Agreed. The Volt is still new to me and I'm trying to get as much information as I can to figure out how to take advantage of the car's features to get the most efficiency out of it. Over the years I've gotten pretty good at figuring out how much gas is left in the tank - now I'm working on figuring out how many usable electrons are left in the battery.

Also, I live in Denver and drive the west side of the city a lot. There isn't such as thing as flat ground so the closer I can estimate EV range vs. my routes the better my efficiency. I've already figured out that in a terrain generated P&G environment I need to "pulse" as an EV and "glide" as an ICE when I don't have sufficient EV to do both.
 

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I always try to keep about 200 miles of range in my Volt, electric and gasoline. While this may be considered excessive, I frequently travel to remote mountain trailheads and never want to be trapped overnight, even though I do carry three tents, two sleeping bags, two stoves, water filter, and a food supply at all times in my Volt. Probably, I am an extreme Volt user. With experience, you will know that your range on electric is conservatively about 3 miles per KwH, with a 13 KwH battery pack in the Volt Generation One.
 

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Actually not true in modern ICE cars. My Cruze ECO MT got about 10-15% better fuel economy in the Rockies than on the plains with the last day trip last summer covering nearly 500 miles at 49+ MPG in mixed driving ranging from 1st gear mountain passes to 6th gear mountain passes. Modern cars implement Deceleration Fuel Cutoff that when managed properly can actually add something like 50% to your MPG in the mountains. Consider it terrain generated pulse & glide.
You'll have a hard time convincing me of this because the physics simply doesn't support this conclusion. You can't recover everything you lose going up unless something (other than gravity) is pushing you down.

I've done this on a handful of occasions with one situation where I believe my fuel tank was actually empty and I was driving on the 10 or so foot long fuel line from the tank to the engine. It's very nerve racking to run that low.
I actually did this not far out of Denver, but far enough to be in the middle of nowhere ;-)
A little astrophysics knowledge probably saved our buts.
 

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Discussion Starter #16
You'll have a hard time convincing me of this because the physics simply doesn't support this conclusion. You can't recover everything you lose going up unless something (other than gravity) is pushing you down.
My trip report for that day is at http://www.cruzetalk.com/forum/27-fuel-economy/177089-she-likes-mountains.html.

Also take a look at http://www.metrompg.com/posts/pulse-and-glide.htm for more information on P&G driving. Driving in the mountains at a steady speed (road permitting) uses the terrain to emulate pulse & glide. To a physicist driving uphill is the same as accelerating - driving uphill adds potential energy and accelerating adds kinetic energy. Driving downhill is the glide, converting the potential energy into actual momentum. Given that my lifetime in the Cruze was 42.5 MPG and this one trip recorded 49.5 MPG. After adjusting for the 5% DIC optimism in that car this represents a 10% improvement over the lifetime average for the car.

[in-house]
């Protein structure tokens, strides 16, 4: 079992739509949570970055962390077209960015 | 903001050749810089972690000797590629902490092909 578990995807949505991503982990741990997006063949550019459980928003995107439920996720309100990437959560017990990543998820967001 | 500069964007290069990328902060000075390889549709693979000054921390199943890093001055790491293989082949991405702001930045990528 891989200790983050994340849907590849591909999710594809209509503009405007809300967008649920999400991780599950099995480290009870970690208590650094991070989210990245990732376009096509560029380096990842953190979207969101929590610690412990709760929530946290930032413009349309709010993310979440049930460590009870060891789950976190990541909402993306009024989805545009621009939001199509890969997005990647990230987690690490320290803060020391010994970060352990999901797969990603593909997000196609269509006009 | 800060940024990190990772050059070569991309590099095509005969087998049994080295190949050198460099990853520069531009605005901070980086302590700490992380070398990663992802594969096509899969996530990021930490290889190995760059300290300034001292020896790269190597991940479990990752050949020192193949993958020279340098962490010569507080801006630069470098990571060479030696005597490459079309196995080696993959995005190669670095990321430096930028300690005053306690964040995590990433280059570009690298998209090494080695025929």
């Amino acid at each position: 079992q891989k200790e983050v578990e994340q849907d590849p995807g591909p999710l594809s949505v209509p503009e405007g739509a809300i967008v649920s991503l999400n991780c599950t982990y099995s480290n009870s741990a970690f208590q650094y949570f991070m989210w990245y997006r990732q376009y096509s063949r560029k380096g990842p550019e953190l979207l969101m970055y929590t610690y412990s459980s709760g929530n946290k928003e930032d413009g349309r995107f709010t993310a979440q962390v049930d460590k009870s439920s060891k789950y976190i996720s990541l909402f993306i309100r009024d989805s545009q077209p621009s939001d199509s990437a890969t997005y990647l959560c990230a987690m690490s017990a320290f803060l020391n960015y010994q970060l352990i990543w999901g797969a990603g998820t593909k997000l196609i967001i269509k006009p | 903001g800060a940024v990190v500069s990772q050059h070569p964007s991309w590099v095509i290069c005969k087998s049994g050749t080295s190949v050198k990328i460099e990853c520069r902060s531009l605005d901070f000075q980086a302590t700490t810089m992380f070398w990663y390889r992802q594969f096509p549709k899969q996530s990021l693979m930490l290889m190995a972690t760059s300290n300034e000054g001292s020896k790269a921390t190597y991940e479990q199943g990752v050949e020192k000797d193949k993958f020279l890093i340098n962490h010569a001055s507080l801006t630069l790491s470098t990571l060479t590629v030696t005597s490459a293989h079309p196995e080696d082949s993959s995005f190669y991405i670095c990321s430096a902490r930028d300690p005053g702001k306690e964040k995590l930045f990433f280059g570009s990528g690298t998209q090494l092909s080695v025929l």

When I made this trip I had about 80K on the odometer so I had learned to manage the engine in DFCO. This thread is actually part of my effort to jump start this same learning in the Volt. I've driven ICE cars and vans for 30+ years and know I have some serious adjustments to make to get the most efficiency out of the Volt without being a rolling road hazard.
 

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I always try to keep about 200 miles of range in my Volt, electric and gasoline. While this may be considered excessive, I frequently travel to remote mountain trailheads and never want to be trapped overnight, even though I do carry three tents, two sleeping bags, two stoves, water filter, and a food supply at all times in my Volt.
Better to be prepared...but 3 tents?! Wouldn't two suffice and more food/water be better?
 

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You'll have a hard time convincing me of this because the physics simply doesn't support this conclusion. You can't recover everything you lose going up unless something (other than gravity) is pushing you down.


I actually did this not far out of Denver, but far enough to be in the middle of nowhere ;-)
A little astrophysics knowledge probably saved our buts.
Due to the cars BSFC the above is not only probable but likely.

If ICE cars didn't have poor BSFC in the city most would get 80+mpg
As we all know that doesn't happen because the ice is oversized and inefficient at city speeds.

In the mountains you are more likely to operate at peak torque and efficiency allowing you to potentially beat flat land travel.
 

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Due to the cars BSFC the above is not only probable but likely.

If ICE cars didn't have poor BSFC in the city most would get 80+mpg
As we all know that doesn't happen because the ice is oversized and inefficient at city speeds.

In the mountains you are more likely to operate at peak torque and efficiency allowing you to potentially beat flat land travel.
Still not buying it. The OP reference talked a lot about empirical mpg calculations, but nothing about the actual physics. Just because you can coast down a mountain for 0 energy does not mean you more than double you mileage for the up portion compared to if it were flat. You could just as easily operate your engine at peak torque on a flat straight away.

I will fall on my sword if someone can provide a "proof" otherwise.
 

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Discussion Starter #20
Better to be prepared...but 3 tents?! Wouldn't two suffice and more food/water be better?
It's Colorado. I'm guessing one tent is a heavy duty four season tent, one is a lightweight 3 season tent, and the third is a large "family" style tent. I don't know Copprsnowboarder but I think three tents is on the low side - I have eight tents. I also have two backpacks - one for weekend trips and one for week or longer expeditions.